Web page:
Say what you will about politicians, most work pretty hard
Ever wonder who puts up all those campaign signs that seem to spring up overnight like weeds?
(And by the way, I enjoy seeing campaign signs - at least until election day. It shows that Americans care about their democracy. Not everybody does.)
Sometimes it’s the candidates themselves. Last Monday, on a hot afternoon, I saw Glen Urquhart placing his own signs near the Wawa on southbound Route 1.
Urquhart’s opponent for the Sixth Senate District Republican nomination, Ernie Lopez, has also been busy. Last week he picked up support near and far.
Locally, Lopez was endorsed by two prominent businessmen, John Burris and Joseph Schell.
A former House majority leader and president of the Delaware State Chamber of Commerce, Burris is the personification of the state Republican establishment.
In his joint statement with Schell, Burris said, “We believe that what the General Assembly is missing today are men and women of vision, courage, initiative and good judgment. Ernie has these traits as well as strong leadership and discipline. We must support young leaders like this to make Delaware all it can be.”
The key word in that statement may be “young.” Republicans have been notoriously weak in developing statewide candidates and Lopez, 35, has potential. Whatever their strengths, this year’s Republican contenders are largely unknown to the electorate. They haven’t run for statewide office before.
(Could you name them? Here are the Republican statewide candidates and the offices they are seeking: Jeff Cragg, governor; Sher Valenzuela, lieutenant governor; Kevin Wade, U.S. senator; Thomas Kovach, U.S. representative; and Ben Mobley, insurance commissioner. The only one with real political experience is Kovach, who is New Castle County president.
Sad to say for the state GOP, but Alex Pires has attracted more attention running against U.S. Sen. Tom Carper as an independent. But then Pires, owner of Jimmy’s Grille, served pretty good food at his announcements. Nationally, Lopez picked up the endorsement of Project Restore America, which produced a commercial for Lopez. Project Restore America was founded by Paul Welday, a former U.S. Rep. Jack Kemp aide.
The commercial - professional, but not overly slick - shows Lopez on beach, first by himself and then with his family.
Identifying him as a Sunday school teacher and an educator, the ad says Lopez wants to put people back to work by reducing regulations on business and cutting the gross receipts tax, “Delaware’s hidden sales tax.”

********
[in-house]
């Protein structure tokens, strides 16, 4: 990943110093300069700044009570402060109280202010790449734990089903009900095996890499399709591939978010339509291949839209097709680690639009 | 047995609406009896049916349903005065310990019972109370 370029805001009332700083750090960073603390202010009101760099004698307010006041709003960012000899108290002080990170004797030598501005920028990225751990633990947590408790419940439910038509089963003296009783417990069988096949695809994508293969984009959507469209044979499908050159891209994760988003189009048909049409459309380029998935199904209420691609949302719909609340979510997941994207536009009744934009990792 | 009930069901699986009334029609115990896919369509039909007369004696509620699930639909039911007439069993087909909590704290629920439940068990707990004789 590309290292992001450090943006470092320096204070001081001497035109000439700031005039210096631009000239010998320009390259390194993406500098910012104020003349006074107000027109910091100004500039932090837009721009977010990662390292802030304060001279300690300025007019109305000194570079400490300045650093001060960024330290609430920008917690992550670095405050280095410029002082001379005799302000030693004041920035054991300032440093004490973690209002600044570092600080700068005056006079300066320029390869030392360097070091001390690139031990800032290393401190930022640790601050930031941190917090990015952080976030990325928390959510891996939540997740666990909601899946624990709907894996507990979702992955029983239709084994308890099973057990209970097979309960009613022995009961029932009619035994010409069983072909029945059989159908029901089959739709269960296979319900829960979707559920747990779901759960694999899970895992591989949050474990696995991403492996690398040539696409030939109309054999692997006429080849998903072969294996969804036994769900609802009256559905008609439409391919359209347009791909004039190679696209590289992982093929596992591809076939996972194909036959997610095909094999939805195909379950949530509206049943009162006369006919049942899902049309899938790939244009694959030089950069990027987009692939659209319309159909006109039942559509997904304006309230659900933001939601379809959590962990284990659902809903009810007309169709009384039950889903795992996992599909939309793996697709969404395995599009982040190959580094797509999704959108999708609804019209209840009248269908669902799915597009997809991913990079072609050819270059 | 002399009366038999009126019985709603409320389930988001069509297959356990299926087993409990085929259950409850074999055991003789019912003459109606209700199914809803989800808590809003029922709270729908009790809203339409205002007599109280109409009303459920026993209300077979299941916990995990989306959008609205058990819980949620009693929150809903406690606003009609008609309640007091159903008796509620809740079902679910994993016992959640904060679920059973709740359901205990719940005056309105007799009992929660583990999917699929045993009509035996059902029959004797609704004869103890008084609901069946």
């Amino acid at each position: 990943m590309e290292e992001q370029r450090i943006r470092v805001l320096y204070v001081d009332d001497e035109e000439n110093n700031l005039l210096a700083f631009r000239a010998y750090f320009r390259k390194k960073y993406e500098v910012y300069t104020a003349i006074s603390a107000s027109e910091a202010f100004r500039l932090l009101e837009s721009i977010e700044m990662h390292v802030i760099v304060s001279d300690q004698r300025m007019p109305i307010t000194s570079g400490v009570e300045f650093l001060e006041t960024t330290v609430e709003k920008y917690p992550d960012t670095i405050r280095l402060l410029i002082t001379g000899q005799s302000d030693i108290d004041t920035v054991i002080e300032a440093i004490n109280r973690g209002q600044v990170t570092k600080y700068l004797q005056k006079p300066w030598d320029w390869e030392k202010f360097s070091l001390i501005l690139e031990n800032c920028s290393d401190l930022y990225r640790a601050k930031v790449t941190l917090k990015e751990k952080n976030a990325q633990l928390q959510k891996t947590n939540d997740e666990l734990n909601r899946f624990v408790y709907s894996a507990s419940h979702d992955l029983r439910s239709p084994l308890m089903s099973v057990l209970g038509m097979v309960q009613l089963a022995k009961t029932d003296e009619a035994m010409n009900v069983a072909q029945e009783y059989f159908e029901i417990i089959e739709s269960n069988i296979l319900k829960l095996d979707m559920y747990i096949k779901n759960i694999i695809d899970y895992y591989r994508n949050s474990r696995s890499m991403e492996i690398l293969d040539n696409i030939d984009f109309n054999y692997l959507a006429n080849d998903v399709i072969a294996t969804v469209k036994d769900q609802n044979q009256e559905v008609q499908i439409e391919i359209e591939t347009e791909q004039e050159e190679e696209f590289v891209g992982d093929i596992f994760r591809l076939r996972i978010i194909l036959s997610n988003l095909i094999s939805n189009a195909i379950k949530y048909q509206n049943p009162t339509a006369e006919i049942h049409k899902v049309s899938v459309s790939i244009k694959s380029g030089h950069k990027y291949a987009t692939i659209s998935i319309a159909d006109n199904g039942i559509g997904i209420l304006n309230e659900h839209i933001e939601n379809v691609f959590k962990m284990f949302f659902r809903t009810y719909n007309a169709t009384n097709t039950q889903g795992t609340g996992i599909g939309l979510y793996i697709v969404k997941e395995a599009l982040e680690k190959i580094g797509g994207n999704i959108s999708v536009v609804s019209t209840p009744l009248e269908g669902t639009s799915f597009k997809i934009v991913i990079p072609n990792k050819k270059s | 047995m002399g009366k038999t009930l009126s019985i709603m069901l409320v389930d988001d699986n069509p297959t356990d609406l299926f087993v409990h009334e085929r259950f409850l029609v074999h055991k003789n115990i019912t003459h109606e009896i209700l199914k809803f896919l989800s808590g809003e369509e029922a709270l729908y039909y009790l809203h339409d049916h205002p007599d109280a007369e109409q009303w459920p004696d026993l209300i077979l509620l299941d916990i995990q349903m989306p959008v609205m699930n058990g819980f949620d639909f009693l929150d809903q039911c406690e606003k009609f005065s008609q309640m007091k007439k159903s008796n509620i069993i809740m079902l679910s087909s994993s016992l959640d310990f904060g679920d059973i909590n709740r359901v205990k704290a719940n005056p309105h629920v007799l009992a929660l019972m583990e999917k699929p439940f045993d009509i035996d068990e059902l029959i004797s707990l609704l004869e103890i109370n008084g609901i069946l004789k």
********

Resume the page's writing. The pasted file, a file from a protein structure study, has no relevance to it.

Campaign notes ...
Another candidate working hard for votes is Marie Mayor, who is running to be the Democratic nominee for the 20th District seat against Lynn Rogers and Thomas D. Jones Sr., both of Milton. (The district includes Lewes, Harbeson and Milton.)
Mayor said she’s introducing herself through the mail, door-to-door and by phone.
“Between yesterday and today,” she said, “I made one hundred phone calls.”
That’s her personally. She also has people making calls on her behalf.
The biggest concern she hears? “It’s the uncertainty in the economy,” she said. In many cases, she said, the people she talks to are concerned not so much about themselves, but about their children.
Lise Haupt, Sussex County coordinator for Obama for America, said Democrats will hold a street fair for all of Sussex County Saturday, Sept. 15 in Georgetown. She expects a speaker from the national campaign. More to be announced .
John Brady introduced himself in a big way to voters at a recent Democratic meet and greet. For reasons of truth-in-advertising and full disclosure, he said, “I advertise as the ‘Big Guy.’ I really think I’m the biggest candidate in my race.”
I’ve never seen a candidate make that pitch.
Delaware, unfortunately, doesn’t require its candidates to weigh in before entering the political ring, but my guess is he’s right: If you prefer voting for your politicians by the pound, then “Big Guy” John is your man.
More seriously, he vowed, if elected, to balance the budget of the Sussex County Clerk of the Peace office. The current clerk of the peace has gotten it close, he said, “but it’s still off.”
He said he can close the gap by refusing to be reimbursed for mileage. “It’s an honor and a privilege to be a public servant in this county,” he said.
And you’ll know it’s him driving around in his white Takoma. It says “Big Guy” right on the license plate.
Brady is running against Republican Brooks Witzke of Laurel and Libertarian David Eisenhour of Lewes.